More information about Burkina Faso is available on the Burkina Faso Page and from other Department of State publications and other sources listed at the end of this fact sheet.
U.S.-BURKINA FASO RELATIONS
The United States established diplomatic relations with Burkina Faso (then called Upper Volta) in 1960, following its independence from France. U.S. relations with Burkina Faso are excellent, thanks in part to strong U.S. support during the 2014-2015 political transition. In addition to regional peace and stability, U.S. interests in Burkina Faso are to promote continued democratization and greater respect for human rights, and to encourage sustainable economic development. Countering terrorism and strengthening border security are of growing importance in Burkina Faso. The United States and Burkina Faso engage in a number of military training and exchange programs, including in counterterrorism and peacekeeping operations. The country is contributing to the support of U.S. efforts in the Sahel. Burkina Faso is a partner in the Africa Contingency Operations Training and Assistance program for peacekeeping and is a member of the Trans-Sahara Counterterrorism Partnership. In 2018, Burkina Faso was nominated for a State Partnership with the District of Columbia’s National Guard. Burkina Faso will host the AFRICOM-led military exercise Flintlock in 2019. The military exercise aims to increase the capacity of host nation special operations forces, as well as their interoperability with forces from African and Western partner nations.
U.S. Assistance to Burkina Faso
New development assistance to Burkina Faso will build on the Burkinabe government’s demonstration of political will and dedication of resources to address the increase in violent extremist organizations (VEOs).
Other U.S. development assistance to Burkina Faso focuses on increasing food security, (especially for mothers and children in food deficit areas), improving education, strengthening malaria control, family planning reproductive health services, and addressing threats of meningitis, influenza and other communicable diseases. Burkina Faso was named a focus country for the President’s Malaria Initiative. U.S. assistance also aims to increase production of high-potential agricultural zones, enhance access to markets, and increase investment in land and rural productivity.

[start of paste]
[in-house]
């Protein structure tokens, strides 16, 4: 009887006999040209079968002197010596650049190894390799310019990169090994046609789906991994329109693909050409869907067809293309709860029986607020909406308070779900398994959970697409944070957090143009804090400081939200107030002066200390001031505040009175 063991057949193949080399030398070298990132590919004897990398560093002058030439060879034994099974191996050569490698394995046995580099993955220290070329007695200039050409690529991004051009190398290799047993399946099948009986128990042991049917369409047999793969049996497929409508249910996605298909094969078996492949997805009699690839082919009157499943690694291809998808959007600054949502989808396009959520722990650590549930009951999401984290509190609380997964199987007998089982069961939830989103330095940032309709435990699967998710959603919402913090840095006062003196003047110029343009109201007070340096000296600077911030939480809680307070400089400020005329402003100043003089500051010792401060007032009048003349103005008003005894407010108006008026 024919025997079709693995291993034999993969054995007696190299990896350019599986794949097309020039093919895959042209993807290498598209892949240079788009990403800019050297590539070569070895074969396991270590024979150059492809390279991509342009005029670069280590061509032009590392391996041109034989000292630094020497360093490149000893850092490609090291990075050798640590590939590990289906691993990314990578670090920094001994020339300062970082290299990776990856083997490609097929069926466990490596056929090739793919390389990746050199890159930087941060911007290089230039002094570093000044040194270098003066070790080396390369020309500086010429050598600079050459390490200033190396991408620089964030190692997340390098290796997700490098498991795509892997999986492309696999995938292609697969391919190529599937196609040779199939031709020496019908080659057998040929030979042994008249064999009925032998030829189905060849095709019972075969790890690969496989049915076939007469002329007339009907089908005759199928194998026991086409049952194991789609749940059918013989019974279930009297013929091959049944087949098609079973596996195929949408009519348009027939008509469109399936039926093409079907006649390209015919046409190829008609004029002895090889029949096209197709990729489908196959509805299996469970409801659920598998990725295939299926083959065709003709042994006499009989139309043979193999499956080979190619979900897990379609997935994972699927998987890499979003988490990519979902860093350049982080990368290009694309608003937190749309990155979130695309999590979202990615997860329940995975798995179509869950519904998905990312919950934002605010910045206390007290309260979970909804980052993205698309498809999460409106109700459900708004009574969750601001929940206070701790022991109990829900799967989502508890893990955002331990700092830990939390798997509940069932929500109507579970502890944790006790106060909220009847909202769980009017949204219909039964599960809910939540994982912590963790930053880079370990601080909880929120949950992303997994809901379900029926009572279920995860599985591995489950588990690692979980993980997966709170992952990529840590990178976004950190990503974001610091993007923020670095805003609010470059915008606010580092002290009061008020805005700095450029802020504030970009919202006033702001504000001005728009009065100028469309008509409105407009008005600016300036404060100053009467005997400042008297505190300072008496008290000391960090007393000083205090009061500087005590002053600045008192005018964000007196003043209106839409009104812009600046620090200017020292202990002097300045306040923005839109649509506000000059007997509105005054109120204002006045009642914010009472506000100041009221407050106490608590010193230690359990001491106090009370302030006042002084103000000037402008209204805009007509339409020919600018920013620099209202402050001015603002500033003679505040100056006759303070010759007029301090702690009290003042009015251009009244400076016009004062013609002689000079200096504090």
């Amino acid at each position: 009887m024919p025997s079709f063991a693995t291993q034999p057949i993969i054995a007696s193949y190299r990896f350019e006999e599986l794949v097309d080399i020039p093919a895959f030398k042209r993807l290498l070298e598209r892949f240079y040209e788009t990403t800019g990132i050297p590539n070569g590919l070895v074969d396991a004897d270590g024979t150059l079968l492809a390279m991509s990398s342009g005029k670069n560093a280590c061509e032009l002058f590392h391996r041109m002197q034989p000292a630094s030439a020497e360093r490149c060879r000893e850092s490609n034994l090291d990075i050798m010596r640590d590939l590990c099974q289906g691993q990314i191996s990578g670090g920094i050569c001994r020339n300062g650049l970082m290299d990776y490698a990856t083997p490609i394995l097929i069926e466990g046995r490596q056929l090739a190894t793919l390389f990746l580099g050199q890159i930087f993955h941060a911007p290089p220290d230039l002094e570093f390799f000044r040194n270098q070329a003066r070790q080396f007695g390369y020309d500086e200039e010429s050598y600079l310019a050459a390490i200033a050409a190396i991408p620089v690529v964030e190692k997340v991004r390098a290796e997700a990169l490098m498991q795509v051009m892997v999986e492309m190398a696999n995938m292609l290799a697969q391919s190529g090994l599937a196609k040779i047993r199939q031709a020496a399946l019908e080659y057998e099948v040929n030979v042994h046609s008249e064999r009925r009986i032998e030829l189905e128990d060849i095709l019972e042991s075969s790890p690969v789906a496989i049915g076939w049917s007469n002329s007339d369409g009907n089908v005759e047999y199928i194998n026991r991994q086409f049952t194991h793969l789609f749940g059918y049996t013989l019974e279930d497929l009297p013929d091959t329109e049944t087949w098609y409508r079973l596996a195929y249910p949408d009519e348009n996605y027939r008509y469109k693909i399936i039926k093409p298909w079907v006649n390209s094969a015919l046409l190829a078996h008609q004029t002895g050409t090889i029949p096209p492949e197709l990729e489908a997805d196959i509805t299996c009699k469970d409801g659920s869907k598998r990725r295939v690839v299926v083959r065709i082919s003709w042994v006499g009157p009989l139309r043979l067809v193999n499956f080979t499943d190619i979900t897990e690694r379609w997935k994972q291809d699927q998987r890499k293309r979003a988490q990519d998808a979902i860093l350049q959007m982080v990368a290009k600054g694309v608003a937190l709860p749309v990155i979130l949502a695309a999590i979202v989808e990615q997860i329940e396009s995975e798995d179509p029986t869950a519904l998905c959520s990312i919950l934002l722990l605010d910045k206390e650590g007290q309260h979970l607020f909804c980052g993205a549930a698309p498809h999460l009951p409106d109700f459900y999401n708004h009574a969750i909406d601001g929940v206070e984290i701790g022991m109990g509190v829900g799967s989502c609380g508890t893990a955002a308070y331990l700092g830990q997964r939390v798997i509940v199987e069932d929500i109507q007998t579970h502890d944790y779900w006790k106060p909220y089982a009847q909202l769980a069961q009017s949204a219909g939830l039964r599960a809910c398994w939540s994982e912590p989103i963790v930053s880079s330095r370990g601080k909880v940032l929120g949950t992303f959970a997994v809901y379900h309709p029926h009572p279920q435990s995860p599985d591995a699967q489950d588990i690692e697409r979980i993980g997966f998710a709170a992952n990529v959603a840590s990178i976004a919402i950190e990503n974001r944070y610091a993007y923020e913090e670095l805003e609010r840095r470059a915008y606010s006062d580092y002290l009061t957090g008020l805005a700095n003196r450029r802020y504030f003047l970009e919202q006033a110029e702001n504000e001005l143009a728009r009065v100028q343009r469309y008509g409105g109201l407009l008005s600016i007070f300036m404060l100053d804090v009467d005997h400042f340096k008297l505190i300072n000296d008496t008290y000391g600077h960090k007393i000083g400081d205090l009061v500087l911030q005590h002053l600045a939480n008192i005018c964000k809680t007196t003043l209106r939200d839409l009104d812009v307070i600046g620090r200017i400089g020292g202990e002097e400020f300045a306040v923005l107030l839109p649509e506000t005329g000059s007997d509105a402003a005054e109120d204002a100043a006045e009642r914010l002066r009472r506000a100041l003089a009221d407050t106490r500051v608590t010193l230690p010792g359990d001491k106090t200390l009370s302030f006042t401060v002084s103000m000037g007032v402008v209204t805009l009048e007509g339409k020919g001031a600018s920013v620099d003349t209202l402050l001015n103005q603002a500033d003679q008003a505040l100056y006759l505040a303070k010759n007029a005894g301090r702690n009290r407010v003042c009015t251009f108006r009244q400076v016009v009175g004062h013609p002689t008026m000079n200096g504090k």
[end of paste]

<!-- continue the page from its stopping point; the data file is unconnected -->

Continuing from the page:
In December 2016, the Millennium Challenge Corporation selected Burkina Faso to develop a second compact. The compact is still being developed but MCC and Burkina Faso are pursuing an energy-focused program that includes infrastructure, institutional strengthening, and skills development activities. The Compact’s approval is projected for late 2019.
Bilateral Economic Relations
Burkina Faso is eligible for preferential trade benefits under the African Growth and Opportunity Act. U.S. exports to Burkina Faso include machinery, vehicles, and rice. The top U.S. import from Burkina Faso is edible fruits and nuts (cashews). Investment possibilities include Burkina Faso’s renewable energy, mining, communications, and security sectors. The United States has signed a trade and investment framework agreement with the West African Economic and Monetary Union, of which Burkina Faso is a member.
Burkina Faso’s Membership in International Organizations
Burkina Faso and the United States belong to a number of the same international organizations, including the United Nations, International Monetary Fund, World Bank, and World Trade Organization.
Principal embassy officials are listed in the Department’s Key Officers List.
Burkina Faso maintains an embassy in the United States at 2340 Massachusetts Ave. NW, Washington, DC 20008 (tel. 202-332-5577).
More information about Burkina Faso is available from the Department of State and other sources, some of which are listed here: